There are a number of factors that prospective customers consider when choosing a construction firm. While word-of-mouth (WOM) and recommendations are extremely important, it can be difficult to earn that kind of traffic. To help you get there, you’ll need to take marketing into your own hands. Think – what is one of the first steps you may take when considering a major purchase? A Google search. While it may not be the final destination, the search gets consumers familiar with the product or service and the different companies providing the service/product. Having your name pop up on the first page, at a minimum, creates some brand recognition for the potential customer, leading to possible future interactions. How do you increase the likelihood of your first-page placement? Through link building.
Links are essentially how Google crawls the Internet and find new sites. With algorithms growing increasingly sophisticated and the widespread adoption of SEO practices, links are used for another reason – deciding which links should rank. The more (high-quality) websites linking to your page, the better you’ll rank. But you can’t just purchase or spam links. Google penalizes that and your rank will plummet. You need to earn links organically. Give other pages a reason to want to link to you.
On a very basic level, consider your content. If you want to optimize your content for the most possible shares, consider these forms:
- Data Visualization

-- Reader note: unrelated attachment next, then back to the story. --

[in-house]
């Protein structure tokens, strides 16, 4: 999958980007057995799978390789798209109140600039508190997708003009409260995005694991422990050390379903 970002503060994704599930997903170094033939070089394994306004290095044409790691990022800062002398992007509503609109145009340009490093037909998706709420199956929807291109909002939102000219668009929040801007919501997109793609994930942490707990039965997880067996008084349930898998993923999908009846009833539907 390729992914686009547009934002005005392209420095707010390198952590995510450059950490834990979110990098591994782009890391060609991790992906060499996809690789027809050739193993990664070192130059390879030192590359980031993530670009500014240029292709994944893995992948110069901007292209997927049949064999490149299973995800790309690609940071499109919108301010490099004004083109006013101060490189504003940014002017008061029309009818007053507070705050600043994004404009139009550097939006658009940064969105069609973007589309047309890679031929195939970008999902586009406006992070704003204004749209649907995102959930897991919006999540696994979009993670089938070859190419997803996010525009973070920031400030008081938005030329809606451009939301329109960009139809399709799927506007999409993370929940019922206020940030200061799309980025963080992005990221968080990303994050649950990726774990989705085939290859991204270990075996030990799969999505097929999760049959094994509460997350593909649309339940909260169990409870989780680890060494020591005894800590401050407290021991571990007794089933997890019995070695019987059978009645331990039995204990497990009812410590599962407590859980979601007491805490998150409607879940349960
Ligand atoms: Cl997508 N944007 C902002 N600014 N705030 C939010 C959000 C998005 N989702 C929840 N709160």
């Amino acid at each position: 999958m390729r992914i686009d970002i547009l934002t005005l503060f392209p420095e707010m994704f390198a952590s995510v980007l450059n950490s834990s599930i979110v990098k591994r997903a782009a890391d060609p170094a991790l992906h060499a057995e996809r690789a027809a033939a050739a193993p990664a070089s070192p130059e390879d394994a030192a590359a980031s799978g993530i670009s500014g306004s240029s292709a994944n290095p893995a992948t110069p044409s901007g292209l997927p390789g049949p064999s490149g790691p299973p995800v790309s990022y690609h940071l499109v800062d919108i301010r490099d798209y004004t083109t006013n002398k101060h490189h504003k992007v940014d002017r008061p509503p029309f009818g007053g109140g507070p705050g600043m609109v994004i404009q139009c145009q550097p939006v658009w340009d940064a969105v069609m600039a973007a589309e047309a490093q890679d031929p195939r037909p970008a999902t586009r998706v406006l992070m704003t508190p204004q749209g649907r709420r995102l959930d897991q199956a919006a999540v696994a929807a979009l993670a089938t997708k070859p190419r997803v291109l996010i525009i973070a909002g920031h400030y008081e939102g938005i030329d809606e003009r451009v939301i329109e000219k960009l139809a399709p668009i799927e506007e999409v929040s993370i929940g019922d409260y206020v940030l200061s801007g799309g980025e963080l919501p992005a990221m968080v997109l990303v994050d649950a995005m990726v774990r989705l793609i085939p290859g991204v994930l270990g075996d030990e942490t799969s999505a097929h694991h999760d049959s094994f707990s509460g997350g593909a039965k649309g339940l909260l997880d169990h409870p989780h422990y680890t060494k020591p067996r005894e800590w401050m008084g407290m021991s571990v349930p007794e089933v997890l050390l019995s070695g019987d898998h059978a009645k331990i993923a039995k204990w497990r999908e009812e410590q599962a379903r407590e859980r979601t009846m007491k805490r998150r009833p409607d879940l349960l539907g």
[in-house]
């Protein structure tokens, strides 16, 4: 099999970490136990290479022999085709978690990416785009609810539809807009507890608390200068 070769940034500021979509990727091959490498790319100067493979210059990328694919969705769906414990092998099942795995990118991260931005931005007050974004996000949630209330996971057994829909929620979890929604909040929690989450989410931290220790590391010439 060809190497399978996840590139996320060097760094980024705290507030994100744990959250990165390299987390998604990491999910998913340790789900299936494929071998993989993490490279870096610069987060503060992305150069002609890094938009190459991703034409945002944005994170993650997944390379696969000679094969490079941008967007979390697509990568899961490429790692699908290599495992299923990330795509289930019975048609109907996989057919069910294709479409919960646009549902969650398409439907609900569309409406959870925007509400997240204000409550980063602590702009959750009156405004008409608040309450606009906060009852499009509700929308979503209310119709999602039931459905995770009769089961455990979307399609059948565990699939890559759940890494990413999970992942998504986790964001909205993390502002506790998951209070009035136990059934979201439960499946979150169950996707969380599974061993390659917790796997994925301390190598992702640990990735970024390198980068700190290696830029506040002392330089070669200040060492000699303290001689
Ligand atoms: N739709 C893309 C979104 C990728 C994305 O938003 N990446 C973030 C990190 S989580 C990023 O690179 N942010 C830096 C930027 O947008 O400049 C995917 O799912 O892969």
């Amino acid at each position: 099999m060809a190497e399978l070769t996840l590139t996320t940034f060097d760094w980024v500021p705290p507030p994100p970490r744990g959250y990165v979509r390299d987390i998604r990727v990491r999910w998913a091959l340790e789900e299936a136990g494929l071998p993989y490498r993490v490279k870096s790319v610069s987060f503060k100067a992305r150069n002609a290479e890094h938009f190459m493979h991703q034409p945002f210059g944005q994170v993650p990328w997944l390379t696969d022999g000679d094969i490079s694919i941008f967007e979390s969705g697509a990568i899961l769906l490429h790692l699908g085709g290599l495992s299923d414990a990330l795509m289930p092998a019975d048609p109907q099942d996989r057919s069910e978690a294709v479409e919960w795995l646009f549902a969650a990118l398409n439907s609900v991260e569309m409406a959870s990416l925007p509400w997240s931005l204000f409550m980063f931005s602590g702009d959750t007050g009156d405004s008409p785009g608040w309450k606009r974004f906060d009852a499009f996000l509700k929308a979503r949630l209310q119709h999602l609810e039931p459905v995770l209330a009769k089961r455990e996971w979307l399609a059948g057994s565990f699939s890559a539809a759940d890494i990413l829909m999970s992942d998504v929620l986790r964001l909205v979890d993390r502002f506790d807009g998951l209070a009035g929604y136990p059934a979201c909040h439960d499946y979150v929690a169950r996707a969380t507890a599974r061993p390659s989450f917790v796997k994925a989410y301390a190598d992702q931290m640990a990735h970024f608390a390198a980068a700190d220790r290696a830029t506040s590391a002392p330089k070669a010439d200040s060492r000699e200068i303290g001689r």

- How-to Guide
- Image Gallery
You’ll want to ensure a strong content strategy, but once you know you have that, then it’s time for some link building outreach. Outreach is one of the most basic ways of gaining organic links, and crucial to understand if you ever want to get into more advanced tactics.
The Five Steps of Link Building Outreach
Actively search for and reach out to websites that can link to yours.
Step 1: Decide on the links you want to use.
Identify your assets.
What is your strength? Is it the content on your webpage? The products/services? Are you comfortable sharing these assets with a potential influencer? If not, re-evaluate your website before moving forward.
Identify the types of links you need to build.
Include links to the homepage, deep pages (products/categories), links containing the brand name, and links containing the keywords you’re targeting.
Step 2: Find link targets.
Identify your target audience.
Who will be interested in your content? Let’s take, for example, a roofing company. You wrote a guide on winter-proofing roofs and now want to get the word out. Who should you contact? Any construction or renovation blog would be a good place to start, but think of all the other sites that may want to share your guide – an insurance company, tile company; maybe even a homeowner’s association has a website and would be willing to share! Try to consider good target audiences in unexpected places.
Identify link target.
- Google: Google may be a good place to start. Look for blogger lists (“top construction blogs,” “list of construction bloggers”).
- Advanced search: Advanced search queries allow us to zero in on more specific results. As an example, using “inurl:resources” in the same search as “construction blogger” allows you to find construction blogs with resource pages. Your roofing guide could act as the perfect addition to their resources page. These make for good, easy targets.